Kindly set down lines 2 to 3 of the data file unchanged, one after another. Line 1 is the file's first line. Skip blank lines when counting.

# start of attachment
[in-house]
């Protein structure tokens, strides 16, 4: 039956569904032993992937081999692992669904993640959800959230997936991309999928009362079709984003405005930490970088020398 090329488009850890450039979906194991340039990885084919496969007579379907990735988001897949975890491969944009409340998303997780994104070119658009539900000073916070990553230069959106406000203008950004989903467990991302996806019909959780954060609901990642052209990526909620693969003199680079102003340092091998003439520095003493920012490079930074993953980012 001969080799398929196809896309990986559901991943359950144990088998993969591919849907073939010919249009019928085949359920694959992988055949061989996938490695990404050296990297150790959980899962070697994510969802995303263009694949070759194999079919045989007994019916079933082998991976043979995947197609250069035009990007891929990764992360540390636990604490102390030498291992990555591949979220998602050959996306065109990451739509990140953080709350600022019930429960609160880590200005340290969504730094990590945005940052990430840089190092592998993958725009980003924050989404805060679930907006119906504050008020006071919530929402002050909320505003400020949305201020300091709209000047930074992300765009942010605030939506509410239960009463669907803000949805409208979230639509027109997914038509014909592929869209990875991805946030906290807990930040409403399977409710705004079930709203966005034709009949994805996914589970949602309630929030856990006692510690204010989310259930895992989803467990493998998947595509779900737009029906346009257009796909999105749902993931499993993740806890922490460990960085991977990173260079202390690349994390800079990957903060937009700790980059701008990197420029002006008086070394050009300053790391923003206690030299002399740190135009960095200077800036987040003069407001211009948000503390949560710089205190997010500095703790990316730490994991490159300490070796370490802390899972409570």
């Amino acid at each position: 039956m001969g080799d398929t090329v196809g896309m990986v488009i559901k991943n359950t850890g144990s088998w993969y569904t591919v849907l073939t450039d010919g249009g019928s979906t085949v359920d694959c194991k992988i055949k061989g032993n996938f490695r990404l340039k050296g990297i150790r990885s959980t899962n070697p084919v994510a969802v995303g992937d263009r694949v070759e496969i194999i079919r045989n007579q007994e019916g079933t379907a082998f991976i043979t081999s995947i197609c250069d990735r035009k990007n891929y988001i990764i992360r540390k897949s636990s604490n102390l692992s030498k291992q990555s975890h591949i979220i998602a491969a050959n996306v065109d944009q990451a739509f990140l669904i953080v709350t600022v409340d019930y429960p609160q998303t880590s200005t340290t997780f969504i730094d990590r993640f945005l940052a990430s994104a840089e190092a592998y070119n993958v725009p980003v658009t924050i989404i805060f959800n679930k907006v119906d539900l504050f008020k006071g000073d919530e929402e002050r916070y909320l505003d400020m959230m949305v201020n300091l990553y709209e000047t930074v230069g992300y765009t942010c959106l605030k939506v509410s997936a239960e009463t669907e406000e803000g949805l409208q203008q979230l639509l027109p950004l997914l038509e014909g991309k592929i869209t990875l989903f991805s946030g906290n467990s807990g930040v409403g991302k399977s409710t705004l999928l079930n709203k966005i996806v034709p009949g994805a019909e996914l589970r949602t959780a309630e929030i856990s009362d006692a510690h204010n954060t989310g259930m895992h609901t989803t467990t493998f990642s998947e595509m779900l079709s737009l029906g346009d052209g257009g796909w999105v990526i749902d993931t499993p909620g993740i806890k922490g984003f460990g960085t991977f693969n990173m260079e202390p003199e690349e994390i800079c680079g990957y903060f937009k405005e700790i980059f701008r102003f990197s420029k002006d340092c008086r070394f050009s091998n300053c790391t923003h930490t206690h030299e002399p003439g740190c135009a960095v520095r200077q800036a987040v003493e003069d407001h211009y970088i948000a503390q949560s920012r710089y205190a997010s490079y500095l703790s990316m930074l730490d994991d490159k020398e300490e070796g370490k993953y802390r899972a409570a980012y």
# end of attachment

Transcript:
């Protein structure tokens, strides 16, 4: 039956569904032993992937081999692992669904993640959800959230997936991309999928009362079709984003405005930490970088020398 090329488009850890450039979906194991340039990885084919496969007579379907990735988001897949975890491969944009409340998303997780994104070119658009539900000073916070990553230069959106406000203008950004989903467990991302996806019909959780954060609901990642052209990526909620693969003199680079102003340092091998003439520095003493920012490079930074993953980012 001969080799398929196809896309990986559901991943359950144990088998993969591919849907073939010919249009019928085949359920694959992988055949061989996938490695990404050296990297150790959980899962070697994510969802995303263009694949070759194999079919045989007994019916079933082998991976043979995947197609250069035009990007891929990764992360540390636990604490102390030498291992990555591949979220998602050959996306065109990451739509990140953080709350600022019930429960609160880590200005340290969504730094990590945005940052990430840089190092592998993958725009980003924050989404805060679930907006119906504050008020006071919530929402002050909320505003400020949305201020300091709209000047930074992300765009942010605030939506509410239960009463669907803000949805409208979230639509027109997914038509014909592929869209990875991805946030906290807990930040409403399977409710705004079930709203966005034709009949994805996914589970949602309630929030856990006692510690204010989310259930895992989803467990493998998947595509779900737009029906346009257009796909999105749902993931499993993740806890922490460990960085991977990173260079202390690349994390800079990957903060937009700790980059701008990197420029002006008086070394050009300053790391923003206690030299002399740190135009960095200077800036987040003069407001211009948000503390949560710089205190997010500095703790990316730490994991490159300490070796370490802390899972409570």
């Amino acid at each position: 039956m001969g080799d398929t090329v196809g896309m990986v488009i559901k991943n359950t850890g144990s088998w993969y569904t591919v849907l073939t450039d010919g249009g019928s979906t085949v359920d694959c194991k992988i055949k061989g032993n996938f490695r990404l340039k050296g990297i150790r990885s959980t899962n070697p084919v994510a969802v995303g992937d263009r694949v070759e496969i194999i079919r045989n007579q007994e019916g079933t379907a082998f991976i043979t081999s995947i197609c250069d990735r035009k990007n891929y988001i990764i992360r540390k897949s636990s604490n102390l692992s030498k291992q990555s975890h591949i979220i998602a491969a050959n996306v065109d944009q990451a739509f990140l669904i953080v709350t600022v409340d019930y429960p609160q998303t880590s200005t340290t997780f969504i730094d990590r993640f945005l940052a990430s994104a840089e190092a592998y070119n993958v725009p980003v658009t924050i989404i805060f959800n679930k907006v119906d539900l504050f008020k006071g000073d919530e929402e002050r916070y909320l505003d400020m959230m949305v201020n300091l990553y709209e000047t930074v230069g992300y765009t942010c959106l605030k939506v509410s997936a239960e009463t669907e406000e803000g949805l409208q203008q979230l639509l027109p950004l997914l038509e014909g991309k592929i869209t990875l989903f991805s946030g906290n467990s807990g930040v409403g991302k399977s409710t705004l999928l079930n709203k966005i996806v034709p009949g994805a019909e996914l589970r949602t959780a309630e929030i856990s009362d006692a510690h204010n954060t989310g259930m895992h609901t989803t467990t493998f990642s998947e595509m779900l079709s737009l029906g346009d052209g257009g796909w999105v990526i749902d993931t499993p909620g993740i806890k922490g984003f460990g960085t991977f693969n990173m260079e202390p003199e690349e994390i800079c680079g990957y903060f937009k405005e700790i980059f701008r102003f990197s420029k002006d340092c008086r070394f050009s091998n300053c790391t923003h930490t206690h030299e002399p003439g740190c135009a960095v520095r200077q800036a987040v003493e003069d407001h211009y970088i948000a503390q949560s920012r710089y205190a997010s490079y500095l703790s990316m930074l730490d994991d490159k020398e300490e070796g370490k993953y802390r899972a409570a980012y």